I guess that is why I will never be a good racer. I want to ride hard. A lot of the guys just wanted to hide and then contest the sprint--though, to be fair, many probably just wanted to survive for a pack finish. At one point, with only 3 miles to go, I slowed to what felt like a crawl, and still no one would come around to break the wind. I sat up, hands off the bars, and just coasted for a bit. Then I waved my arm to invite someone to do some work. Saving all that energy, they got to sprint for 7th place. Approaching the line, my legs just would not answer the call for more power, and I was glad to be done. I think I got around 12th place, but it was hard to tell as different classes got mixed up at the end.

Three different guys came up to me afterwards to compliment me on how much work I had done, and ask me where I had placed. Hmmmm.....lots of work, no podium. Clearly I am not doing this right.

Being so cold made it feel like my legs were not working, but looking at the data, I actually did a lot of work. The cold just muddled the sensations. 320 watts normalized power means I basically ran at lactate threshold for over 2 hours. Of course, that is an average measure. The killer was all the little accelerations. I spent over 20 mins above 400 watts, and 34 mins between 300 and 400 watts. That is a lot of matches being burned, though obviously not at the right times.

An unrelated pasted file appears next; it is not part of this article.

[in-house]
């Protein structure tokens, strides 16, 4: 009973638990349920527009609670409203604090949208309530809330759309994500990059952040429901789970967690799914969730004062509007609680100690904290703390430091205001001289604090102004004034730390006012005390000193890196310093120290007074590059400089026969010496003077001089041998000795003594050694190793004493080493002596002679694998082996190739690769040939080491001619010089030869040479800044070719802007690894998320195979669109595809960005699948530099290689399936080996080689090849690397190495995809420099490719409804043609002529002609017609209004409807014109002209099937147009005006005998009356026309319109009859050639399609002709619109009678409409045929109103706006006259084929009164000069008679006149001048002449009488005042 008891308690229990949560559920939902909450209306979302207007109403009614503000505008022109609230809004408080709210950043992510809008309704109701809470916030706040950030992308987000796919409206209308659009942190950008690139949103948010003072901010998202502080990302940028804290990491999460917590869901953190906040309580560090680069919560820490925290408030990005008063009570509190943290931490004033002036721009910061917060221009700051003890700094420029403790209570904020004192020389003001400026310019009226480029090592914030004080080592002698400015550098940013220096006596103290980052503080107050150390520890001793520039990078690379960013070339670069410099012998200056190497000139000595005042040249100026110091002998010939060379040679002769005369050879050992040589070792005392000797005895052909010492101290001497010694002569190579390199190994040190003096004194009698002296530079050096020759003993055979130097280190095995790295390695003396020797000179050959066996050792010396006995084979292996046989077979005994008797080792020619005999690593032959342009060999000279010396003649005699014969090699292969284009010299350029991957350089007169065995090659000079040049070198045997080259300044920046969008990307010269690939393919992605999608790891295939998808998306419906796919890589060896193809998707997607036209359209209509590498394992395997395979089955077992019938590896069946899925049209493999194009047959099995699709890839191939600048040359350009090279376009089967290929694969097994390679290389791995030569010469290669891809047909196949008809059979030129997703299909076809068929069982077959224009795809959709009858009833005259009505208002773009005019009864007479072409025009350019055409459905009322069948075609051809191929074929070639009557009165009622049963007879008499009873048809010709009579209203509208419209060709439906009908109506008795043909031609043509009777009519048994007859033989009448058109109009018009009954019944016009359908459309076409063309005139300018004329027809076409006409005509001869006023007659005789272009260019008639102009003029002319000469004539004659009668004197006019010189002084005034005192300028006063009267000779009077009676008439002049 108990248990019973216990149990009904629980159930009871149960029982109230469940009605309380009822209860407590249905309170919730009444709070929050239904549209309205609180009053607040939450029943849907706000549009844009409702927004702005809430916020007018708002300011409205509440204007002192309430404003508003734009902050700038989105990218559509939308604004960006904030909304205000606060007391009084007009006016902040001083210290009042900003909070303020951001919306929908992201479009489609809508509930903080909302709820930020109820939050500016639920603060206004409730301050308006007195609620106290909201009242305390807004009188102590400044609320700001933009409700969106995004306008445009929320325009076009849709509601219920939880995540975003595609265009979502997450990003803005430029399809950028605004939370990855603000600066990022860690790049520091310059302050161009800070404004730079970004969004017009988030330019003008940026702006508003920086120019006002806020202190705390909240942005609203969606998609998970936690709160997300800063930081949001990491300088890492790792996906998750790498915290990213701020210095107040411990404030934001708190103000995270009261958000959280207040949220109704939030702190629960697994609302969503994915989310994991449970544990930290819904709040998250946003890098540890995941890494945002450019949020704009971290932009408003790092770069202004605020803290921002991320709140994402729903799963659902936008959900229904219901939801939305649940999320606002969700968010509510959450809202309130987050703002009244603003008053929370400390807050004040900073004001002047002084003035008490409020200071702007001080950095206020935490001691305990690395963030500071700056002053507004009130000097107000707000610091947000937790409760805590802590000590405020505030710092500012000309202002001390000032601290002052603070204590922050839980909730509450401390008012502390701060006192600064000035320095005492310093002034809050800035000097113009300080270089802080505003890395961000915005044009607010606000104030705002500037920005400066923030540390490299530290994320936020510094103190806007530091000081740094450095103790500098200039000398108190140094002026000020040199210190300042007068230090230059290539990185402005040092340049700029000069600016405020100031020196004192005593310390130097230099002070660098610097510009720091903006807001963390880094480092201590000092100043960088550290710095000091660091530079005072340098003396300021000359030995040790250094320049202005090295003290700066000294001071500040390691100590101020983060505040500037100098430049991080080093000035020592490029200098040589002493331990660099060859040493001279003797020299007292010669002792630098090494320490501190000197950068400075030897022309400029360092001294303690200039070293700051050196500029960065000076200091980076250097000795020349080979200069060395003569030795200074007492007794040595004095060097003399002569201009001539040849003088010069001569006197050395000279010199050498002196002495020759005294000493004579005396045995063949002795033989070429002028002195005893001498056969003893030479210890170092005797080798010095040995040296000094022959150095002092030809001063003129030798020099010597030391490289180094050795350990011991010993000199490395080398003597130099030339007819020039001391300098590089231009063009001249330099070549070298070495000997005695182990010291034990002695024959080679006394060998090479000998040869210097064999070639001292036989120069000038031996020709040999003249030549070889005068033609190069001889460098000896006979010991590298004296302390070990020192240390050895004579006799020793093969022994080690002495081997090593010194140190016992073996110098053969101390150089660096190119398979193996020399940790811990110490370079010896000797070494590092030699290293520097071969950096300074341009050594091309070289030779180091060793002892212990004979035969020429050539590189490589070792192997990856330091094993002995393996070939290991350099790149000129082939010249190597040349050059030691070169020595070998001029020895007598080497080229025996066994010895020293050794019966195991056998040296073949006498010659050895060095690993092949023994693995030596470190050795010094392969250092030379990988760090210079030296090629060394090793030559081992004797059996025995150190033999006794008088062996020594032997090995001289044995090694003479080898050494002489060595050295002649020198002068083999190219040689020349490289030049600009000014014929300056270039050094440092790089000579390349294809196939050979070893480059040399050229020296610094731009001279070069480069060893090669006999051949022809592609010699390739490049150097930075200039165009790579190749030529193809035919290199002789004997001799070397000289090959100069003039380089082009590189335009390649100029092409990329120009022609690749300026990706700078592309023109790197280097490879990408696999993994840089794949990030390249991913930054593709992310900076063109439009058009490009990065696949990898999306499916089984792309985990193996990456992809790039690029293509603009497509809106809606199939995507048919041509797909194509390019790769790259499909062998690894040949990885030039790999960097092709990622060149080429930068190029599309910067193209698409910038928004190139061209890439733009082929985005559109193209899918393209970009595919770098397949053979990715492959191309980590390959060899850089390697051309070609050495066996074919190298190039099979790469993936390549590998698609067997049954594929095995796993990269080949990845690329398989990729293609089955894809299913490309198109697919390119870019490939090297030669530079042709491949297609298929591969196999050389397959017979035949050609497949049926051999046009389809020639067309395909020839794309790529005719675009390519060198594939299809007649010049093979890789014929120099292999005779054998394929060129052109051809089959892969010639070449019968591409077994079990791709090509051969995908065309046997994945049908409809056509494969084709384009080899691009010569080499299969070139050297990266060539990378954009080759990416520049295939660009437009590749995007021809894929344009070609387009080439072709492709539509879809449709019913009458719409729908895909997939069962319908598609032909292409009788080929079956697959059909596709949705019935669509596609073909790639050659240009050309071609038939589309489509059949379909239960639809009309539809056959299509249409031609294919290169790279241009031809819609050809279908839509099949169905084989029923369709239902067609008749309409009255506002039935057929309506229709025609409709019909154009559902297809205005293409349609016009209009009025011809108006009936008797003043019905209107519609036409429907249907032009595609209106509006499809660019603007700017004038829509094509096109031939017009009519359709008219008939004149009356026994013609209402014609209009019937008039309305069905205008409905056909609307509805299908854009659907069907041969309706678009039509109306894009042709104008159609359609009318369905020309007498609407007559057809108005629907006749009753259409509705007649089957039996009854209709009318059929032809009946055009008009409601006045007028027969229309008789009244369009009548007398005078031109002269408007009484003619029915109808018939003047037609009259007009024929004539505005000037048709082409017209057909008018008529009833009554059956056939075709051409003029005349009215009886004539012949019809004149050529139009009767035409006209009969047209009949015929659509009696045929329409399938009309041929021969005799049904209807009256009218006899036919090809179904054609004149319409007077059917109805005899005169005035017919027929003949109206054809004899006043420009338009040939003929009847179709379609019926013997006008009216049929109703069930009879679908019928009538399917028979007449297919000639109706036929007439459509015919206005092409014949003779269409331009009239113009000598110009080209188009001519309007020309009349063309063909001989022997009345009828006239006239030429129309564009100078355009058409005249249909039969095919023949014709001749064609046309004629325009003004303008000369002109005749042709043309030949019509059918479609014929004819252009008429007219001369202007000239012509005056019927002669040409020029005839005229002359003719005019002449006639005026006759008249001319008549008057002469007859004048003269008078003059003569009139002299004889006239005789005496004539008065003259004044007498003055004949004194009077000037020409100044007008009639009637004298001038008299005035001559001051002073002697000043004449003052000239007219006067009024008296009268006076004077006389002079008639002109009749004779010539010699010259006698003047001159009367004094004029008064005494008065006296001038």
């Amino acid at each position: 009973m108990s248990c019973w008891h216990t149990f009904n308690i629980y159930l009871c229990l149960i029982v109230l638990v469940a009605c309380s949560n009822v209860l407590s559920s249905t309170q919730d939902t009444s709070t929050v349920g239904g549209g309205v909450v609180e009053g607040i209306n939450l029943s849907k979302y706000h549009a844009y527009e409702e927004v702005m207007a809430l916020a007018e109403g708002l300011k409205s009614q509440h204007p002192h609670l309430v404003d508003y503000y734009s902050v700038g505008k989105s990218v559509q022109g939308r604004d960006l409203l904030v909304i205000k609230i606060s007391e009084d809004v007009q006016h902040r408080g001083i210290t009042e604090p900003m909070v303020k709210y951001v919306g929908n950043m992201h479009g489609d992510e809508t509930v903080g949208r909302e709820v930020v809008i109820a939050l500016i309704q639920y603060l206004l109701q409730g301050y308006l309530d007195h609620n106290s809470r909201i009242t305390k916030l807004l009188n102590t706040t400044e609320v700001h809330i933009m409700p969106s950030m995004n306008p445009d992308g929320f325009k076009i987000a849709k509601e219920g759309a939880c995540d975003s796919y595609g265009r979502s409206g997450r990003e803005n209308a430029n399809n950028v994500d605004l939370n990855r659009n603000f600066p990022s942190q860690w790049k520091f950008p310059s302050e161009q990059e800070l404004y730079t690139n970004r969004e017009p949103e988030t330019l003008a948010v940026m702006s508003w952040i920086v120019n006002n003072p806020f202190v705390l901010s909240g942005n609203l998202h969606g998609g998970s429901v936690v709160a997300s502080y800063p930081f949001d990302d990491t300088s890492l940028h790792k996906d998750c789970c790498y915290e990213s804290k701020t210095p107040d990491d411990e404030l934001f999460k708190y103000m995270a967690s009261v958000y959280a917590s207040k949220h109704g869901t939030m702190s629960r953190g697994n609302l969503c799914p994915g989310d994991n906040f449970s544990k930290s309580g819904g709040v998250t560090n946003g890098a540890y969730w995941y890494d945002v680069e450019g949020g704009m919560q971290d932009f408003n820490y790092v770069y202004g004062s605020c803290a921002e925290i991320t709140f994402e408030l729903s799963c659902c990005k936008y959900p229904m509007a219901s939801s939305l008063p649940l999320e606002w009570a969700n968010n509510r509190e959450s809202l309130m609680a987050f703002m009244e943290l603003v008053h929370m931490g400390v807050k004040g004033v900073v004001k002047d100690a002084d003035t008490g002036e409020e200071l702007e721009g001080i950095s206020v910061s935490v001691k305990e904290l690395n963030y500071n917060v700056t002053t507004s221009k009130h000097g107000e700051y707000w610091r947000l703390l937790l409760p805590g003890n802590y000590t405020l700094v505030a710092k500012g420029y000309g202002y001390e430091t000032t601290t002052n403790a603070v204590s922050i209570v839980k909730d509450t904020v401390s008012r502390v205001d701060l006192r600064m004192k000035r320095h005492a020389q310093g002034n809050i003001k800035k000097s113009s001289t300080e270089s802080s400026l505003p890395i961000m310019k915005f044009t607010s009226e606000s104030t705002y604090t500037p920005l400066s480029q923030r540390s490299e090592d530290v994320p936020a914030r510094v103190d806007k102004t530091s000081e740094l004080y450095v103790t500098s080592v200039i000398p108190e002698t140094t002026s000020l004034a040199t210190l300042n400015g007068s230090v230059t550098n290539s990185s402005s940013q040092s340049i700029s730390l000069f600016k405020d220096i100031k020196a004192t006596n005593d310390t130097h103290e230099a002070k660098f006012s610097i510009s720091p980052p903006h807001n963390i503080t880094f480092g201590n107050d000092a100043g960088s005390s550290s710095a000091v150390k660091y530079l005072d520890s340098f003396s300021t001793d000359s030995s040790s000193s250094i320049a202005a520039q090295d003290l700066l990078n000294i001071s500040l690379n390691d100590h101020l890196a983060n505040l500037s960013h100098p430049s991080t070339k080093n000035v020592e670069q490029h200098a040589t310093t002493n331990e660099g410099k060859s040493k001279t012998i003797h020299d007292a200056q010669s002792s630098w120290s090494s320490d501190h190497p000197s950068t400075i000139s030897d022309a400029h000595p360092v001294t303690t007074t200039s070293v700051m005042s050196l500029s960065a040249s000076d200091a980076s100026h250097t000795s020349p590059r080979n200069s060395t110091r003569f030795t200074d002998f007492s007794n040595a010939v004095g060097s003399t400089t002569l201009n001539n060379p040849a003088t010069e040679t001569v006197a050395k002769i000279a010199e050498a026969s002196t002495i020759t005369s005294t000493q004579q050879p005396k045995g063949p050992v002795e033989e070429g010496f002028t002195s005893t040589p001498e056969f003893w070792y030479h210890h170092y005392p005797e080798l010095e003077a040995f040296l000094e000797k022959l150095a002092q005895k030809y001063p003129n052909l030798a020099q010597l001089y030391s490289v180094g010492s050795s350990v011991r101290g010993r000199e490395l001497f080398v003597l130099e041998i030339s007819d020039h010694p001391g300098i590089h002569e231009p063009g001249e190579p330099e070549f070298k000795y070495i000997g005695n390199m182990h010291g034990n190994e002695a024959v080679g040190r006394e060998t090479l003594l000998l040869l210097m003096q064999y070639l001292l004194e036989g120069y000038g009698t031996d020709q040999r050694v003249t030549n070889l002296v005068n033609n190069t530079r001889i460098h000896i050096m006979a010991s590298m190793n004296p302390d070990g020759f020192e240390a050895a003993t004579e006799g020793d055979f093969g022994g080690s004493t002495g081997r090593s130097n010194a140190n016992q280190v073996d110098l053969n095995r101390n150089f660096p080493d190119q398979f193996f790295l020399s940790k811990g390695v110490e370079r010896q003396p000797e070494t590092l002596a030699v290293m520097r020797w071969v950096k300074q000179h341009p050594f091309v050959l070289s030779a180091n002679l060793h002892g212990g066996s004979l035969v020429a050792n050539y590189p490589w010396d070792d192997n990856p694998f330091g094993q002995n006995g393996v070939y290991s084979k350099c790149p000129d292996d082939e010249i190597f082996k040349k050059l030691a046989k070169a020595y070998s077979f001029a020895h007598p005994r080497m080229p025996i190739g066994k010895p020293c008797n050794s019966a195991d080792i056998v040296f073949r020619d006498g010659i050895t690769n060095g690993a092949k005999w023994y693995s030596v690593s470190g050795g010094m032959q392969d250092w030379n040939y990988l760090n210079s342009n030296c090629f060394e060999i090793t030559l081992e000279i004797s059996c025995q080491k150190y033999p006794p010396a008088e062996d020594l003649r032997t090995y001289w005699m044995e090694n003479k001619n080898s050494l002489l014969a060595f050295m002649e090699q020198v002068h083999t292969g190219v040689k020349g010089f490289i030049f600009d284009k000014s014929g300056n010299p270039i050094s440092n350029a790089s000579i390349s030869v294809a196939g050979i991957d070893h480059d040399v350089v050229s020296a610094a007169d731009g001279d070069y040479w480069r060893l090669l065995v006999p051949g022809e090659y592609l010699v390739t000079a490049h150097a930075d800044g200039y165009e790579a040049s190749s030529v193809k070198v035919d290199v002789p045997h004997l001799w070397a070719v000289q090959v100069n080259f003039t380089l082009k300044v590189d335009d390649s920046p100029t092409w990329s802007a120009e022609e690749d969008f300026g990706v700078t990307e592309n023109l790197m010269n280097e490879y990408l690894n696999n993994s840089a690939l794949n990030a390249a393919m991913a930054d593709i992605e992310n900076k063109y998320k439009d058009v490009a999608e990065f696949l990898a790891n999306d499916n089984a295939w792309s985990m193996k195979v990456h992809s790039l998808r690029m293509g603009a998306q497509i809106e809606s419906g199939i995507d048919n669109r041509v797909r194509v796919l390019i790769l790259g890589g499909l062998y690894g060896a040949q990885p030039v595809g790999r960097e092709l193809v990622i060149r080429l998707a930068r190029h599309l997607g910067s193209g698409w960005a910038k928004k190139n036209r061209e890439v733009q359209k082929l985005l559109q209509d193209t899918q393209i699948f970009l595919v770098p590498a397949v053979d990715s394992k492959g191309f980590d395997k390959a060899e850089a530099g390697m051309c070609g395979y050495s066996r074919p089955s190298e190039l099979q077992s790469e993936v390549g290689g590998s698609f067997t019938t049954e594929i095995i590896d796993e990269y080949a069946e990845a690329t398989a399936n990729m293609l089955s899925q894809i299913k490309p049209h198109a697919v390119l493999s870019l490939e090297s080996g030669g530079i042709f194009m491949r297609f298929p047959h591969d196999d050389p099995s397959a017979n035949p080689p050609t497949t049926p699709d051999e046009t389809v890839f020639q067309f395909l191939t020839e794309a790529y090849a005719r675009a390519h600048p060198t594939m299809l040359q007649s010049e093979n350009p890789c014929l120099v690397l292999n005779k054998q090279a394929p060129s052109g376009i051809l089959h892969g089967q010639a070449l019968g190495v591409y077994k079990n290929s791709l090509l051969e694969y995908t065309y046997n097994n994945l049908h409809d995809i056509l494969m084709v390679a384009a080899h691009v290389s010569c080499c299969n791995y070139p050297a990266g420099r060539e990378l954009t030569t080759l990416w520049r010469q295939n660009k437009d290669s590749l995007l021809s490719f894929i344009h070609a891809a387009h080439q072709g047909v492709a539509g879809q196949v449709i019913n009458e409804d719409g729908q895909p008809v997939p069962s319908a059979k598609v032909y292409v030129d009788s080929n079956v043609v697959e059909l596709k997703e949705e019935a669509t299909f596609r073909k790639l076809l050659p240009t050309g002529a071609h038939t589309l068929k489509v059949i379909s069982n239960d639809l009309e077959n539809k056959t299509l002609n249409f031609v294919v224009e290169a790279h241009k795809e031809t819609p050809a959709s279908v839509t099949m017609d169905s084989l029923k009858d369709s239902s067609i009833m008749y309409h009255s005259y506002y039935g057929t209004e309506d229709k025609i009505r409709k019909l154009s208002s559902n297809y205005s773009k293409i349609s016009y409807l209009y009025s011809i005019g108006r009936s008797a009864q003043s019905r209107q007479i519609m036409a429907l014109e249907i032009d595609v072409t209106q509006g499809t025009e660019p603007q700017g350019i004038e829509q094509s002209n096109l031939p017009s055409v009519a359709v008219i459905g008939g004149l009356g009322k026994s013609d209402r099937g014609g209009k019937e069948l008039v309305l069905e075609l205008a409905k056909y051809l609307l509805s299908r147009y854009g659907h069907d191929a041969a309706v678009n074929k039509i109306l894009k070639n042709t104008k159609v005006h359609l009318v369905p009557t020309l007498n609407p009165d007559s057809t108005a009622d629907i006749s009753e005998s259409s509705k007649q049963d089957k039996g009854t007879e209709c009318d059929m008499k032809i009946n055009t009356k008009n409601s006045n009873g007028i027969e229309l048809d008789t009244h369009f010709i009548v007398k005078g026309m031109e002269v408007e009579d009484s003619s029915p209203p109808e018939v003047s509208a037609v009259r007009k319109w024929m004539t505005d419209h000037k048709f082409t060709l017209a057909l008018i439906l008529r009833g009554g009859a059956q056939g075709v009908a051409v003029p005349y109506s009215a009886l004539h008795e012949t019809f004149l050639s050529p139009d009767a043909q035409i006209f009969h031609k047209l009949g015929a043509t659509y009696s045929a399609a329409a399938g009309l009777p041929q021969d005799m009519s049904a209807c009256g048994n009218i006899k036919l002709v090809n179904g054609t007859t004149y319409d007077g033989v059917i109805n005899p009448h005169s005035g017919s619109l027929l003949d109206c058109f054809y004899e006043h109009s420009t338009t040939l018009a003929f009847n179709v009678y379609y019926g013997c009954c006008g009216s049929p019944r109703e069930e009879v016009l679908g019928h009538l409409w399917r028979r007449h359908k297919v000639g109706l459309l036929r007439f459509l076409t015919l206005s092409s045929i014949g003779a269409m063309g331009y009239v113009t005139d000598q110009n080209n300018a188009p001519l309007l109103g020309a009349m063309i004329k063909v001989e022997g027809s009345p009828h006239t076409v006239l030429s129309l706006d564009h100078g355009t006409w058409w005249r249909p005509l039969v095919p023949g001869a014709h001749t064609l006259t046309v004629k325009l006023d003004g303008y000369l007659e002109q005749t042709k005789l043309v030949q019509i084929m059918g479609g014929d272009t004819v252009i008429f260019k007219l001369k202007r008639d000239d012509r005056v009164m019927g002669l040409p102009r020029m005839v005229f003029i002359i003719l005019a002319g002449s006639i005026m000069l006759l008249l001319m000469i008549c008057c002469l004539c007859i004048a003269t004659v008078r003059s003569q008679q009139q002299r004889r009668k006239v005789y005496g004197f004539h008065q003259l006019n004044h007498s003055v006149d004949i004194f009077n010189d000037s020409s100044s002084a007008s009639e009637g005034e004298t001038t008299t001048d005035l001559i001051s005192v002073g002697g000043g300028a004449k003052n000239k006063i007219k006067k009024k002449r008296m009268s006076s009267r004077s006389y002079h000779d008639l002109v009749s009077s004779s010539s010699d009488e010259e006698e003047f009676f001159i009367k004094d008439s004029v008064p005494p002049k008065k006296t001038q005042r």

It took over an hour for feeling to return to my toes...excuse me while I go check to make sure I still have 10 of them.

Friday, April 9, 2010

Cycling - The Hell of the North

Paris Roubaix. It is the Queen of the Classics. Set the Tivo for Versus at 3pm PDT on Sunday.

What makes this race so special? There are no hills, so you don't see the classic climbing duels that most Americans associate with epic cycling.